Thursday, June 26, 2014

Classics Summer

By this time, I had hoped to have had three more previously unread classics under my belt than I had at the beginning of May. Laziness reigns, still, and I have been lollygagging my self-made summer reading schedule. A pinched nerve, however, is to thank for gaining one and one quarters worth of that goal. In two and one half days, being required to take time from work, I was able to consume Wuthering Heights. Previously, I had begun Northanger Abbey, but the tale is buried in the center of a tome which encompasses the complete works of Austen, and my lower back would not allow the weight to be lifted while seated and simultaneously gazing downward to the page.
Heights, though not one of my favorite novels, to be sure, had detailed imagery enough for my inner thoughts to paint perfect pictures. For the most part, this allowed the story to flow seamlessly as I read, but for the many shocking animal abuses. Those were the points when I most needed breaks. So, I would close my ribbon in its place, take a crippled sort of stroll around the yard (I was blessed with beautiful weather throughout my convalescence), and return to my little corner to pick up where I had left the characters.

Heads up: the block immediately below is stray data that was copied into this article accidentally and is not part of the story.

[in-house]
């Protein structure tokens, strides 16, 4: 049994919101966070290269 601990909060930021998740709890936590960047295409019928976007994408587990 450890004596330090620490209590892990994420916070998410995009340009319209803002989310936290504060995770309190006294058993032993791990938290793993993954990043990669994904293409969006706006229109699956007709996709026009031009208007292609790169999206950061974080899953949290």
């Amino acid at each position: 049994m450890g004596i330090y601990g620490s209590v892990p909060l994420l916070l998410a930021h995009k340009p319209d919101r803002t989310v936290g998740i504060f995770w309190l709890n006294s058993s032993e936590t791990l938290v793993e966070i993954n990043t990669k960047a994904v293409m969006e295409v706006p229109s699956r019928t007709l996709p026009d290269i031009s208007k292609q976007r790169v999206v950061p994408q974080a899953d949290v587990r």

I see many current story-lines and true to life attributes that run with the constitutions and demeanor of Emily Bronte's characters. While it was received as a lesser piece of literature at its initial publishing, I do believe that it holds relevance today.
I doubt I would have felt the same if forced to read it in high school. Have any of you read Wuthering Heights? Was it for pleasure or school? What are your thoughts?

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